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If the man accused of providing synthetic drugs at a deadly Blaine party this spring doesn't plead guilty to third-degree murder, federal prosecutors may also bring charges against him, according to an unusual letter the U.S. attorney's office sent to local prosecutors.
In the Oct. 4 letter, federal prosecutors promised to forgo prosecuting Timothy R. Lamere if he agrees to spend nearly 10 years behind bars and help authorities pursue other potential targets in the case, according to the letter, which was obtained by the Star Tribune.
Lamere, 21, was charged in March with murder for supplying 2C-E to Trevor Robinson, who overdosed and died hours after taking the synthetic drug. Ten others who took the drug became sick and were hospitalized.
Federal prosecutors said they have an interest in the case against Lamere because it involves an illegal drug purchased over the Internet.
Web-based retailers have become an easy place to obtain synthetic drugs even though many states -- including Minnesota -- have recently started enforcing laws aimed at reducing access to so-called research chemicals, bath salts and other synthetic substances, according to an ongoing Star Tribune investigation.
Authorities have not disclosed the name of the website Lamere visited to buy the drug or the name of the manufacturer.
In their letter, U.S. Attorney B. Todd Jones and Assistant U.S. Attorney Steven L. Schleicher pointed out that, while they have not yet decided on a course of action, Lamere could be charged with a drug-related crime in federal court even if he's convicted in state court. Lamere faces a maximum guideline sentence of nine years, nine months if convicted of third-degree murder in state court, but he would serve at least 20 years if convicted on federal drug charges, federal prosecutors noted.
An important pretrial hearing in Lamere's case is scheduled for Friday and the trial is set for next month.
The federal letter has "chilled our ability" to negotiate a different plea agreement with the county attorney, said Virginia Murphrey, chief public defender for the 10th Judicial District, which includes Anoka County.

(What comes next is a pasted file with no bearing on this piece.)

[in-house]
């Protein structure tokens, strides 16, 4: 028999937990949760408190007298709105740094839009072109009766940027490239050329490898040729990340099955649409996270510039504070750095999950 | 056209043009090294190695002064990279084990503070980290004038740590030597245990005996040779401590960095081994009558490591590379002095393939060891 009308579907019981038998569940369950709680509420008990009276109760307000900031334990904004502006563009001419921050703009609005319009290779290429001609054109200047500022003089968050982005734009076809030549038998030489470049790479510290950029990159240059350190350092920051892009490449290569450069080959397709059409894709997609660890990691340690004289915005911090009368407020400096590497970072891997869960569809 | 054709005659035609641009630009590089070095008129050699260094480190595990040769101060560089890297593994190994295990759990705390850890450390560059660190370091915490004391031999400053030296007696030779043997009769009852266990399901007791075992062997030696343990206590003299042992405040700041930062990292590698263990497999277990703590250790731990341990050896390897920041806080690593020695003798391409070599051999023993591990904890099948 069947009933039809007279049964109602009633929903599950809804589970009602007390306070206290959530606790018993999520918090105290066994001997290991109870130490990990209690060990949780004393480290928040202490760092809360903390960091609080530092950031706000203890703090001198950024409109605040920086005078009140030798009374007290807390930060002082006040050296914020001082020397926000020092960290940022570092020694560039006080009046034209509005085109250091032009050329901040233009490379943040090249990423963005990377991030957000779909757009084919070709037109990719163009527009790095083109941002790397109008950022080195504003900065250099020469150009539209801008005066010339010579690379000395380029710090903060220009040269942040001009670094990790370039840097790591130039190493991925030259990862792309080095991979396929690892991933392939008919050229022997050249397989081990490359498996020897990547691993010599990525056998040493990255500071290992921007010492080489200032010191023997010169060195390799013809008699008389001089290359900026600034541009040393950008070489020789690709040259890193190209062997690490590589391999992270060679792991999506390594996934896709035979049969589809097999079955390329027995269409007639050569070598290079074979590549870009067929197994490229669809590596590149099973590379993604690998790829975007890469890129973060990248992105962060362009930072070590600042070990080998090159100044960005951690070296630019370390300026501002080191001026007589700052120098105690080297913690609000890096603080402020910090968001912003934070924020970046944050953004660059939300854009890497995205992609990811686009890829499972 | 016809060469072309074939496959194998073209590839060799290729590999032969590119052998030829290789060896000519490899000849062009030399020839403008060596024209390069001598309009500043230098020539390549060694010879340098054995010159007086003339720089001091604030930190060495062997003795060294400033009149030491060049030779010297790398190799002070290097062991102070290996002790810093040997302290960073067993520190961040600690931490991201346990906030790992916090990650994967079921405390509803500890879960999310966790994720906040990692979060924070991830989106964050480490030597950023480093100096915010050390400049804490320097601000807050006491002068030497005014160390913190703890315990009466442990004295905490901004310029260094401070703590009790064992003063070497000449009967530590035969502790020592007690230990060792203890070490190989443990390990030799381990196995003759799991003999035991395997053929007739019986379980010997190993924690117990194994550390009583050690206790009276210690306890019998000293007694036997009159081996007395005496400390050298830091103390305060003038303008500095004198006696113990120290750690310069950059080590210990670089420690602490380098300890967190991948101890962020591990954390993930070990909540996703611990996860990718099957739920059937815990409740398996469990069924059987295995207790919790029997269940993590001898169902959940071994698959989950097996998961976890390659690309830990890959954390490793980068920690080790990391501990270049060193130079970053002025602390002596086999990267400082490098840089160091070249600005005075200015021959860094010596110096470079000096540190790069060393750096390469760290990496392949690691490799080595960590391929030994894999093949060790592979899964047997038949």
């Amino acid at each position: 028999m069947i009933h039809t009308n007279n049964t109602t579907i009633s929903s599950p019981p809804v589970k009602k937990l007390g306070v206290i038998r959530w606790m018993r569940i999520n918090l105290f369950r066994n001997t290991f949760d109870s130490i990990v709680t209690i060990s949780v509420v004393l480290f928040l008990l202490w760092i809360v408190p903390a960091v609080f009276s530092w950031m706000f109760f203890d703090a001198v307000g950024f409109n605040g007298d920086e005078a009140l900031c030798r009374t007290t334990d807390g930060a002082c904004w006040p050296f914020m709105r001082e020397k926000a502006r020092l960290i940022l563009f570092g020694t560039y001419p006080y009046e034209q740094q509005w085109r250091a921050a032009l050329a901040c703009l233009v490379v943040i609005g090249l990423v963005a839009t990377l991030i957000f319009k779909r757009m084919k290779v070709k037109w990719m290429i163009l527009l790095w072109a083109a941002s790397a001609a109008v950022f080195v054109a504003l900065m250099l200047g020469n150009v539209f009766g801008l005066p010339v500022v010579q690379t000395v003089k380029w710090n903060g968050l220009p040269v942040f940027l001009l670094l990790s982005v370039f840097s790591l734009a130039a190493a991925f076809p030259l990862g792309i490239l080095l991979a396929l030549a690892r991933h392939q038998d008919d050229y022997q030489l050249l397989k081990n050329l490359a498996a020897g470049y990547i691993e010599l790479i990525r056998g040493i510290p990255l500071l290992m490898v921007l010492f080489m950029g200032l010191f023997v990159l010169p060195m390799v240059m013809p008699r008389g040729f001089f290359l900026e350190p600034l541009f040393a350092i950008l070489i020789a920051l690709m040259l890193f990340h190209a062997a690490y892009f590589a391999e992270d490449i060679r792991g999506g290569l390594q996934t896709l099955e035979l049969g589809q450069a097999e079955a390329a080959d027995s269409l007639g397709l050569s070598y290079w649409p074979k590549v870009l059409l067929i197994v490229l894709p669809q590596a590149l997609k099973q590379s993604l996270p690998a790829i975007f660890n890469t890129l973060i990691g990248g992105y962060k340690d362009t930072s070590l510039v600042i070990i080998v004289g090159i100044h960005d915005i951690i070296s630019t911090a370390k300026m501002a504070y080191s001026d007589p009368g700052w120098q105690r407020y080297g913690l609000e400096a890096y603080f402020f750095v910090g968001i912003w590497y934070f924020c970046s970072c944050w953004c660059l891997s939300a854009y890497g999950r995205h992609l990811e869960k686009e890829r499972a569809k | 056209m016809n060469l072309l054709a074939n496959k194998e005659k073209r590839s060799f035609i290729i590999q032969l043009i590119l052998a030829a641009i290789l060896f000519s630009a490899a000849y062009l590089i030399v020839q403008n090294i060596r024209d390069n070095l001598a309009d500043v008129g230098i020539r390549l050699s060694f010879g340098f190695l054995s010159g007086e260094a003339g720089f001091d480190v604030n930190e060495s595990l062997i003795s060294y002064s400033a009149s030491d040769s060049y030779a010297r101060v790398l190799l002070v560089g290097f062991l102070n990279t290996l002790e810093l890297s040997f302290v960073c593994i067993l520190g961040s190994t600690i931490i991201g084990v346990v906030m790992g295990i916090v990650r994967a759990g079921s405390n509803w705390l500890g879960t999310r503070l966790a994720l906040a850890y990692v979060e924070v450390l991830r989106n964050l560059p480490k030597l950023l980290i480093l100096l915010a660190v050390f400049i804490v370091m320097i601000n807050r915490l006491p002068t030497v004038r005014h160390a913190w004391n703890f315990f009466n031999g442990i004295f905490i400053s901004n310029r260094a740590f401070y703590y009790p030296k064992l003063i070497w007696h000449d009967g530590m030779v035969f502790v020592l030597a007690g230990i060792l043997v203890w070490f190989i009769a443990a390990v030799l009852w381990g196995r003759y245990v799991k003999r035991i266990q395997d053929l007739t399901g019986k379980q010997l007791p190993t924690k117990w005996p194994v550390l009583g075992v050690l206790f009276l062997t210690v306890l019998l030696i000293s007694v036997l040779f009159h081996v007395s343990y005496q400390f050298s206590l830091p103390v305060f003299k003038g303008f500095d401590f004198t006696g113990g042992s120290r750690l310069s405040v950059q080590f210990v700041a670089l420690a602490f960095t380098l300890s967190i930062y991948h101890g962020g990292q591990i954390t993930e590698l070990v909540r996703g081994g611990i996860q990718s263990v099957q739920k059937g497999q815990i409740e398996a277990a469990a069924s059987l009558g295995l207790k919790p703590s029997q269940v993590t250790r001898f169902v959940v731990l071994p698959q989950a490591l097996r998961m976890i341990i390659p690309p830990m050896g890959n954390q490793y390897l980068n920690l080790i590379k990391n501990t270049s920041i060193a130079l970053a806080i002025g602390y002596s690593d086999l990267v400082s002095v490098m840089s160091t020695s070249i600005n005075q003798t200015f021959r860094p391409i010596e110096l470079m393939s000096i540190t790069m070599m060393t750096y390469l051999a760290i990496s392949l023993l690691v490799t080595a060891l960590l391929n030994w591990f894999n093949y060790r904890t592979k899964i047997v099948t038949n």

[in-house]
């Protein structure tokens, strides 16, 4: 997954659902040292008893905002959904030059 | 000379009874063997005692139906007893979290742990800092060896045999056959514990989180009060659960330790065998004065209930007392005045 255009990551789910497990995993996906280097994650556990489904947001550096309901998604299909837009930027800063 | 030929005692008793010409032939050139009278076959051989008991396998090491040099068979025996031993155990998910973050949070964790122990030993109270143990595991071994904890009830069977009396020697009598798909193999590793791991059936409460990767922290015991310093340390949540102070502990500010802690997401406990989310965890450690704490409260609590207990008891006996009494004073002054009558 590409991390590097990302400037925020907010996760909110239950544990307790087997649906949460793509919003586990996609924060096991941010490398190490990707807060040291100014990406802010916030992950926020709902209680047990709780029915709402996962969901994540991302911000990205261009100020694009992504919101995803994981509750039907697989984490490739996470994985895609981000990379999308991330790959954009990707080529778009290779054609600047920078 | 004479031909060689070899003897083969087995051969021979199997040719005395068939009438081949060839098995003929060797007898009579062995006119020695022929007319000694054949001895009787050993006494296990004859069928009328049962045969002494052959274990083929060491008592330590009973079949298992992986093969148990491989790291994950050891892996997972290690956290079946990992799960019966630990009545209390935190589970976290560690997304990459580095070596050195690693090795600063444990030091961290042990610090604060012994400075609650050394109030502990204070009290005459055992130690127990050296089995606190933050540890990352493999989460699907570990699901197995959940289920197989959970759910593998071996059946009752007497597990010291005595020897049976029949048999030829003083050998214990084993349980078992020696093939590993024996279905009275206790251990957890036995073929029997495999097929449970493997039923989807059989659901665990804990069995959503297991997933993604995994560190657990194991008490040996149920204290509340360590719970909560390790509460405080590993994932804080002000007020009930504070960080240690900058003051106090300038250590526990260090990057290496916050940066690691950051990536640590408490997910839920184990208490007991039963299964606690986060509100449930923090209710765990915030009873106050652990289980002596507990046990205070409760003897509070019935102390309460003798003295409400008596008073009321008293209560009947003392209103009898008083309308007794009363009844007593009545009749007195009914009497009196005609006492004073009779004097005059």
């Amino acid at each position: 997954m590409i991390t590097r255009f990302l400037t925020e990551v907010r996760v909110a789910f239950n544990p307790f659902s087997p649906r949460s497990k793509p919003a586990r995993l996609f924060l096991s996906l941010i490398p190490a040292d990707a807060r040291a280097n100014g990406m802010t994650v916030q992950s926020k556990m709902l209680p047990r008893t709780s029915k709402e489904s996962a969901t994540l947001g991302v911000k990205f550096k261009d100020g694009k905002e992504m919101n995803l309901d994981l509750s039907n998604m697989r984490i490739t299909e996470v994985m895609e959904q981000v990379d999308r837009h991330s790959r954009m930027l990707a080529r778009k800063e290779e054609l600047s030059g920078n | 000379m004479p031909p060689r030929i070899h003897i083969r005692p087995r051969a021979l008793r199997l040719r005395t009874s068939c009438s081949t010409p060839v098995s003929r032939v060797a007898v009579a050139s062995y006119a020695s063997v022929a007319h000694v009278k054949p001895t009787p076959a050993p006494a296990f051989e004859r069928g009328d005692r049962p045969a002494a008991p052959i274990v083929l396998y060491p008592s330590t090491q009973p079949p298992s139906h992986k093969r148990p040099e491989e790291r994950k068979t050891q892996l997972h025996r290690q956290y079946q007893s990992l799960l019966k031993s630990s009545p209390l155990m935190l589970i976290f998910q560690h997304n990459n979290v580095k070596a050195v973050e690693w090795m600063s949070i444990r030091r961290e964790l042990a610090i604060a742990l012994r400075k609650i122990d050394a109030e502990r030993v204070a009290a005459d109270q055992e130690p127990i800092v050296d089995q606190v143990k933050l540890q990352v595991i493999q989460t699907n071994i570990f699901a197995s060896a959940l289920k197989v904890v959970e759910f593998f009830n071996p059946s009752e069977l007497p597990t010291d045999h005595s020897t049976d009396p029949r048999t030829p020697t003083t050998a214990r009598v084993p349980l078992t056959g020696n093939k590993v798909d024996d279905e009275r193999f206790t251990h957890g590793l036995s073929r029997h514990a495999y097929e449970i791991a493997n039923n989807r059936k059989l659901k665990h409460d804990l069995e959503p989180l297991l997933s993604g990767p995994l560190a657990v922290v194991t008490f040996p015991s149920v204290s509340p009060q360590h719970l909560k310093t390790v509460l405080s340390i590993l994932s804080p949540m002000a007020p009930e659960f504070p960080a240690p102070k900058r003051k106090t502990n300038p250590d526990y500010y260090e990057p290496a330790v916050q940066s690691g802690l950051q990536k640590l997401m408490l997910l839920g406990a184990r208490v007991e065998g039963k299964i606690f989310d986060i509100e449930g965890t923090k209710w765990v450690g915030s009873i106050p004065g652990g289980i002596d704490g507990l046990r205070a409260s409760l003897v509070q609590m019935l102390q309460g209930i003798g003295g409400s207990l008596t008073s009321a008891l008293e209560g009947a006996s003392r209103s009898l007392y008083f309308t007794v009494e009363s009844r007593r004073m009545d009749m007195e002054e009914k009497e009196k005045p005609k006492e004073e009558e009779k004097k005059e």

Paul Young, head of the violent crime division at the county attorney's office, wouldn't discuss if any plea agreements are on the table. It's not uncommon for a plea agreement to be made public at a pretrial hearing.
In the current situation, Murphrey said, the federal government is a "gorilla sitting on your head." She said the prospect of a 20-year sentence is a huge hammer.
While it's not uncommon for federal prosecutors to discuss ongoing cases and potential federal penalties with state prosecutors and defense attorneys, "you don't often see those things in writing," said Dan Scott, a former veteran federal public defender.
Federal regulations require some level of approval by the U.S. Department of Justice before a state U.S. attorney's office can prosecute the same person after he or she has been prosecuted in state court, University of Minnesota law Prof. Richard Frase said.
"This isn't a totally empty threat, but how often would they bother to prosecute if the person was already convicted of a serious charge in state court?" Frase said. "You have to wonder to what extent they may be helping the local prosecution to be in a better position for a plea agreement."
The county attorney's office said it didn't ask federal officials to outline a specific plea agreement. Young said the federal government's proposal is not binding.
Brad Zunker, the public defender assigned to Lamere's case, asked in June if Lamere would face federal charges in the case, but the U.S. attorney's office didn't take a position at the time, Murphrey said.
Jeanne Cooney, spokeswoman for the U.S. attorney's office, declined to comment on the case.
The death of Robinson, 19, of Blaine, became a high priority for state and federal lawmakers. Though federal authorities argue that 2C-E was already illegal under a federal law banning drugs that are chemically similar to illegal drugs, U.S. Sen. Amy Klobuchar has introduced legislation specifically banning the substance. State legislators also made the drug illegal, along with its chemical cousins. The drug is a powder most often compared to Ecstasy, creating upbeat mood swings and high energy.
Many of Robinson's family members have had mixed feelings about the state murder charges, said his aunt, Wendy Hatchner. They know Lamere didn't intend for Robinson to die, she said, and they feel for him and his family.
Lamere, she said, was basically "responsible for the death of one of his best friends. Could there be a greater lesson than that? At the same time, I understand they're wanting to send a message to the people still producing this poison and selling this stuff. ... How much of that should be weighed all on Tim's case, I don't know."
Hatchner said she hopes authorities will try to stop the manufacturing and sale of synthetic drugs.